There are a number of medical conditions that pose such a threat that medical researchers have studied them extensively. As a result, many of these conditions can be effectively treated, sometimes even completely remedied, which, in some cases, can save an individual’s life.
One of these conditions is pulmonary embolism. A pulmonary embolism occurs when one of the arteries in one’s lungs is blocked, oftentimes by a blood clot. Usually these blog clots travel to the lungs from the legs. As the blood flow to the lung may be slowed or stopped due to a pulmonary embolism, the lung disuse may die, making it difficult to circulate oxygen to the rest of an individual’s body. This, in turn, can prove fatal.
Fortunately, there are symptoms of pulmonary embolism. These symptoms include chest pain, shortness of breath, a bloody cough, leg pain, fever and dizziness. Doctors should be able to identify these symptoms and cross-reference them with a patient’s risk factors. Such factors include surgery, pregnancy, a history of smoking and heart disease.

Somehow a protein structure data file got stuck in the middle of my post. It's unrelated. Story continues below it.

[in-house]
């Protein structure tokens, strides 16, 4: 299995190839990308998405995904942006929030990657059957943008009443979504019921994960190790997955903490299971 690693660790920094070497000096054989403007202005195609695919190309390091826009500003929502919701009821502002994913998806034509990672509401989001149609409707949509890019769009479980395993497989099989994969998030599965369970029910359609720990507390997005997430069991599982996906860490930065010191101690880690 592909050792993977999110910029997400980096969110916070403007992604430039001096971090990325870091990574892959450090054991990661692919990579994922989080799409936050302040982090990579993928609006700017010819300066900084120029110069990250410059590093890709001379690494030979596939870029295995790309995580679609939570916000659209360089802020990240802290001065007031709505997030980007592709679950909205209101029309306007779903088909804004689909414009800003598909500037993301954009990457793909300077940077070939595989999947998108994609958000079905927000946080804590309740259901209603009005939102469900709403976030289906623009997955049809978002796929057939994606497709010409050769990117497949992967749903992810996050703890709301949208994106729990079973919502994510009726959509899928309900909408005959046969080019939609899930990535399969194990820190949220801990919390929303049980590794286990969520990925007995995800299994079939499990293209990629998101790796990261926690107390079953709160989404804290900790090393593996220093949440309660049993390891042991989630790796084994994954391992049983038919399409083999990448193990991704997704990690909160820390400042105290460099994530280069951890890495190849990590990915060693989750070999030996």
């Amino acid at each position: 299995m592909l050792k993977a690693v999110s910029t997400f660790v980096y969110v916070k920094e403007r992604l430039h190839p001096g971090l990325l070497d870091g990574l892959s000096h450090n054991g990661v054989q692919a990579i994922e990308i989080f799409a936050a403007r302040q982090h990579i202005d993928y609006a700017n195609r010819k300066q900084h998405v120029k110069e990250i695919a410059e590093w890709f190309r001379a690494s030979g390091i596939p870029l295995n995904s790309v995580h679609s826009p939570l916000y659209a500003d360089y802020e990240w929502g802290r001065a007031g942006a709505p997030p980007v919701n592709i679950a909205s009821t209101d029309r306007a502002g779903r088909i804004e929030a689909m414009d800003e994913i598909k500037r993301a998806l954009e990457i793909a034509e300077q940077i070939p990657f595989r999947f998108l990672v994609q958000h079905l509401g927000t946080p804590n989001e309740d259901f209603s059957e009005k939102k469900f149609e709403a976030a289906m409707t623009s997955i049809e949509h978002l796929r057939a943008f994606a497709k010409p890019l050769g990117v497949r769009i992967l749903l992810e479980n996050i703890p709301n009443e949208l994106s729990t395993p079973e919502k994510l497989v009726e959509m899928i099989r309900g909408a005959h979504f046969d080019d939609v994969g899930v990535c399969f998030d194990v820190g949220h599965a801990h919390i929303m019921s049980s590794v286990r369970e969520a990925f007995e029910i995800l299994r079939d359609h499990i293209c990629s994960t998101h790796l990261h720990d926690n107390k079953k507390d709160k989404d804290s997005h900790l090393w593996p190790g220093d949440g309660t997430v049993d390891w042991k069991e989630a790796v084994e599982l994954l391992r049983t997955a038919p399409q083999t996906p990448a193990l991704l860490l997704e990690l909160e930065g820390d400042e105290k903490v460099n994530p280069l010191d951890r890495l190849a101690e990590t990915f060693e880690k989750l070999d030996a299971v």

Once the signs and symptoms of a pulmonary embolism are identified, a medical professional should take the proper steps to ensure the matter is addressed, as timely medical attention can save a patient’s life. Blood tests, x-rays, an ultrasound, a CT scan and an MRI can all detect a pulmonary embolism. Then, a doctor should administer blood thinners, clot dissolvers or engage in removal of the clot to prevent the embolism from proving fatal.
Unfortunately, although this condition is treatable when detected in a timely fashion, too many medical professionals fail in their duty to properly identify and remedy it. When a doctor’s negligence leaves an individual seriously injured or dead, victims and/or their families may want to consider pursuing a medical malpractice or a wrongful death lawsuit in hopes of recovering compensation for their losses.